There is no shortage of new engineering concepts. But there are components (including couplings) for which it has been years if not decades since major design advances.
By now, many of these motion system staples are standbys … and improvements are more incremental in nature. Plus, customization bridges the gap for any application-specific nuances in an engineer’s design. So what does the future bring for components optimized by decades on improvement? Currently it’s better materials and better connectivity.
In interview after interview, design engineers tell me that materials and data communication are the areas where mature system components have the most room for growth. Interest in developing completely new designs isn’t going away—but getting better products to market even faster seems to be the immediate trend.
Like it or not, the Internet of things is going to be even more important over the next few years … and it’s going to cost: Talk is cheap, but not between machines.
Yet even with the dollars and cents of better communication technology, most companies are on board. Even the holdouts that are lukewarm on IoT’s ROI potential seem to be coming around. Right now, the IoT is being used not just for connecting design engineers with better component data on the manufacturing floor, but for also expediting the path to the end in end user — supply chains will be more efficient from start to finish. That’s good business.
How will this be achieved? I expect we’ll see the “sensing” and “responding” elements of the IoT equation crystallizing the customer’s view of real-time supply. Artificial Intelligence might also refine its component selection skills for its human engineer. Overall, the tracking of a product from purchase to delivery will be more transparent than ever. This could mean reduced delivery times and better anti-counterfeiting procedures.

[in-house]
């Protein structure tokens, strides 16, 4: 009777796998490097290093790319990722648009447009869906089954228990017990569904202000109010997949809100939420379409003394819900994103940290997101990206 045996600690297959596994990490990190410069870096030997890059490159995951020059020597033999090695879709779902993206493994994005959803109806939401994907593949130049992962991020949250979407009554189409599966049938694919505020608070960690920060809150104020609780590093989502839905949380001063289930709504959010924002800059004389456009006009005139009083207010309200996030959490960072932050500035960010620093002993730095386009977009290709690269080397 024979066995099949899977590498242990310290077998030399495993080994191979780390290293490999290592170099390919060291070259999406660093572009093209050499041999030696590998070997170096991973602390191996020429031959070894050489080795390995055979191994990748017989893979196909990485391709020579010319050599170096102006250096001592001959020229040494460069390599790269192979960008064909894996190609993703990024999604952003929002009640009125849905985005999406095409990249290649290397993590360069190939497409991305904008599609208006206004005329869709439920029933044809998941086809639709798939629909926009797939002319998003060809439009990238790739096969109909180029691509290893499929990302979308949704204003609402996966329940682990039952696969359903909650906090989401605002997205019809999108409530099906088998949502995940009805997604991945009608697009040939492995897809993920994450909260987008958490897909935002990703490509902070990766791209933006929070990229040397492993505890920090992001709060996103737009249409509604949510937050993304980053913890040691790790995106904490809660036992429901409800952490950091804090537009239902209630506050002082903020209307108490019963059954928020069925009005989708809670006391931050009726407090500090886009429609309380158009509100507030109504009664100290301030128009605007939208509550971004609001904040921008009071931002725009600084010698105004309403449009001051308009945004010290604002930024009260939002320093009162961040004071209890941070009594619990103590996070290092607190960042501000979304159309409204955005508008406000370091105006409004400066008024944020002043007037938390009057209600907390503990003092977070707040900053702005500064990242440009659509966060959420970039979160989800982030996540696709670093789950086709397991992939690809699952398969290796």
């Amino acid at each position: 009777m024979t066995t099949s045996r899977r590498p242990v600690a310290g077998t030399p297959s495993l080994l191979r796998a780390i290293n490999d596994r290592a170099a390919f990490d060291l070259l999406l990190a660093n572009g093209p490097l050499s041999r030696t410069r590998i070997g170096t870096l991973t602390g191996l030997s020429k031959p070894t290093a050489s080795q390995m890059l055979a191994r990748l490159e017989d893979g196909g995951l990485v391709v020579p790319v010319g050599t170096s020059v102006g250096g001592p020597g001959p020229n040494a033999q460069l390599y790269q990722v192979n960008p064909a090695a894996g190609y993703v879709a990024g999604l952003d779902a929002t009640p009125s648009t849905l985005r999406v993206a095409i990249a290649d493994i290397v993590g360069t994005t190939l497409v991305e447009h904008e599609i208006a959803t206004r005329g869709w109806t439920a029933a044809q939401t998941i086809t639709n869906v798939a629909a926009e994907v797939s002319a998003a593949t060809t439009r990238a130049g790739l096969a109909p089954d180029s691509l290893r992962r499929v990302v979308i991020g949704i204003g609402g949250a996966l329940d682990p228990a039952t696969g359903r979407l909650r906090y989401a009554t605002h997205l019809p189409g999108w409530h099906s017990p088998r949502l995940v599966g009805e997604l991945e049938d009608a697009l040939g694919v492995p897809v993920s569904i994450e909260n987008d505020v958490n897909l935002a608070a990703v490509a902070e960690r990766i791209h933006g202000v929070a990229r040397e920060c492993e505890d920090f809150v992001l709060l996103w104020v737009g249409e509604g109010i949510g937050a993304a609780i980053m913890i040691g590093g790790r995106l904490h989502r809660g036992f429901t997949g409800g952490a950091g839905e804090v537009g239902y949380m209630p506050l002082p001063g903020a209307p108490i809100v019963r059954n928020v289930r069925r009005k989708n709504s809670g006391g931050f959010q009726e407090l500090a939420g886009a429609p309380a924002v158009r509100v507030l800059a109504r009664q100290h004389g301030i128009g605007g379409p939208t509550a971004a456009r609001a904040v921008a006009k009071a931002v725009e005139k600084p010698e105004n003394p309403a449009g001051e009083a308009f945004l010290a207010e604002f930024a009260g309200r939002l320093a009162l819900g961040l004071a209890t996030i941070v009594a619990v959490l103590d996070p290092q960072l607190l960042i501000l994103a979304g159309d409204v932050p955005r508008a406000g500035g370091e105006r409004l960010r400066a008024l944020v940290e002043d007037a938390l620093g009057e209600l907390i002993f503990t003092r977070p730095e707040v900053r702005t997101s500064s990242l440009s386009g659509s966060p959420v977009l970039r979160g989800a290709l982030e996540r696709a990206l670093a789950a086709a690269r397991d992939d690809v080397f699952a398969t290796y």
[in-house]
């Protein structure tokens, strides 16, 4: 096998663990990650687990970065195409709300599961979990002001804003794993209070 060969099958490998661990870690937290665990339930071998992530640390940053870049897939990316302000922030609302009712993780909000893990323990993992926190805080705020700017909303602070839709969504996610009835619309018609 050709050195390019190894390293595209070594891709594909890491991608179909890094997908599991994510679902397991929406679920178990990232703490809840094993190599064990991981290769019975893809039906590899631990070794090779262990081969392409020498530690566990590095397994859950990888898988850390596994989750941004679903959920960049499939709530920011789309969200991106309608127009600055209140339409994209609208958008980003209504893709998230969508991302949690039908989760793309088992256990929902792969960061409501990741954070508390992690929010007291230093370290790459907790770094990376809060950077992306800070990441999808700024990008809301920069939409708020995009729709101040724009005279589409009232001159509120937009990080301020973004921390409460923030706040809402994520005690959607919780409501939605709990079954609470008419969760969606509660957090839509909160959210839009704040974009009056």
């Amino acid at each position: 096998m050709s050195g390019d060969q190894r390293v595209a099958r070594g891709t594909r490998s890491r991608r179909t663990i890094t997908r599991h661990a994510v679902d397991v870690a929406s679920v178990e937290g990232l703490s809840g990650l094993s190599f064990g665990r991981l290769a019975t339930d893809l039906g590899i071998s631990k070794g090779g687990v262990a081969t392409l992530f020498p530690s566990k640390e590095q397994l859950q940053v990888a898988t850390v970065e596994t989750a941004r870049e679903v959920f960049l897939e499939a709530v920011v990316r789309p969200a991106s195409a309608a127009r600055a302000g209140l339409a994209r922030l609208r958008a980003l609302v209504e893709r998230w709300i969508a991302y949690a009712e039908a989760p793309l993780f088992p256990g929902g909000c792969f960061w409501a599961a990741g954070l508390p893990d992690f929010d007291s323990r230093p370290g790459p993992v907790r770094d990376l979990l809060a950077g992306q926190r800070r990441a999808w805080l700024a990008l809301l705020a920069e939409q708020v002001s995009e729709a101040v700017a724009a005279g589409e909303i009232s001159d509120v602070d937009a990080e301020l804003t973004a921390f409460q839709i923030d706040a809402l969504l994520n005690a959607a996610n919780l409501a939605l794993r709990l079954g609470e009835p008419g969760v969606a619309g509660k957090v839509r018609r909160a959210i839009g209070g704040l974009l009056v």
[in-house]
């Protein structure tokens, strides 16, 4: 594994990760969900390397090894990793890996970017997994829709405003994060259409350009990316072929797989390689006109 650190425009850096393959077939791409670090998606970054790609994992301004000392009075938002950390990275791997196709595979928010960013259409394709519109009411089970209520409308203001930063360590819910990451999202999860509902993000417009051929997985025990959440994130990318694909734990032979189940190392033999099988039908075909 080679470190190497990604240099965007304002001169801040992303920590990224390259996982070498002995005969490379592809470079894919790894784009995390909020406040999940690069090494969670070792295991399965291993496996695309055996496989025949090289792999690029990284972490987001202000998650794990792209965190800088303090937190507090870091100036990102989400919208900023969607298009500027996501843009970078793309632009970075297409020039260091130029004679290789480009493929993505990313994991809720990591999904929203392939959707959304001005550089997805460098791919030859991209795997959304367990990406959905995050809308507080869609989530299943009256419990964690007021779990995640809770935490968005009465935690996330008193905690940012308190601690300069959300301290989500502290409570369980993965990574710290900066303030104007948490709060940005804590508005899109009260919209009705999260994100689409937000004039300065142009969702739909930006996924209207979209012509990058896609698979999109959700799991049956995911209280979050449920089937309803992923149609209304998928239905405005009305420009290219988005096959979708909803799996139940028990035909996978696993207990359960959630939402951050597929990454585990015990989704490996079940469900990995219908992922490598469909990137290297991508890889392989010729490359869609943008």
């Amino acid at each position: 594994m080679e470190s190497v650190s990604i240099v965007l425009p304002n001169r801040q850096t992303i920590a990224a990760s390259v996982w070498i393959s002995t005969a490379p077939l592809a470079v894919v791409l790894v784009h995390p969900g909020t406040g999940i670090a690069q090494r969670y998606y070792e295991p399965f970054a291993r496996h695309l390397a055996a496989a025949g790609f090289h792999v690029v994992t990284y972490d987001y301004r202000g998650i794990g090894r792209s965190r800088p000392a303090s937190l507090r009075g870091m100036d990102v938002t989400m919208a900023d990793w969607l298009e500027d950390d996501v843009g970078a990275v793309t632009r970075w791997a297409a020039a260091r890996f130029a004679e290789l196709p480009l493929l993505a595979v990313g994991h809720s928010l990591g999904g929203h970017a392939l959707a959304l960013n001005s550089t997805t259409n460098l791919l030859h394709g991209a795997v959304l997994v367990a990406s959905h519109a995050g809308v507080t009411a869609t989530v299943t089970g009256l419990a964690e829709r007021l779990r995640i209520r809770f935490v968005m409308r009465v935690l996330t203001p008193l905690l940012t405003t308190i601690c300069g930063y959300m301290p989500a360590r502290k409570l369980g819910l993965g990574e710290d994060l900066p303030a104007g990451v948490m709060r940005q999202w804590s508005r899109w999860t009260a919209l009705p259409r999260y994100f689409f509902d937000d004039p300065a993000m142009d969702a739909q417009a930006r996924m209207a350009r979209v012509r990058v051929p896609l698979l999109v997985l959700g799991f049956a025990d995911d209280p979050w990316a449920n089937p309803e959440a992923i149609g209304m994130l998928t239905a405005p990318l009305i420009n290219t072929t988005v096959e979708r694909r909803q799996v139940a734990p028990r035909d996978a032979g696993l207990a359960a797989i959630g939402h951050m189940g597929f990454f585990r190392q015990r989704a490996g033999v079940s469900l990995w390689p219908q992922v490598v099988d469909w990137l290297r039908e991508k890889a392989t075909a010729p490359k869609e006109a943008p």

From refrigerators to phones, and more, products everywhere have felt the pressure to get smart. Materials themselves are no different. On the bleeding edge, researchers at Washington State University recently developed a new material that has shape memory behavior, self-healing behavior, and light-activated movement…in one material. Perhaps we could see a material like this coating a ball bearing; brinelling “healed” by the bearing itself at increased temperatures. Or perhaps machine components pre-programmed to unfold or retract automatically at specific temperatures. It’s hard to even know where to begin. I’m confident though, that the upcoming years will provide all the creative application ideas that I’ve failed to list here myself.
In the next decade, we’ll learn to use stronger, lighter, better version of old components, and we’ll learn to make them communicate more efficiently. Which looks promising for the motion system parts you may have thought were all out of fresh material.
Check out the following from other editors on other trends in the industry … Lee Teschler details how we’ll see robots building spacecraft in orbit. Lisa Eitel details the coming age of driverless cars. Paul Heney details the future of AI.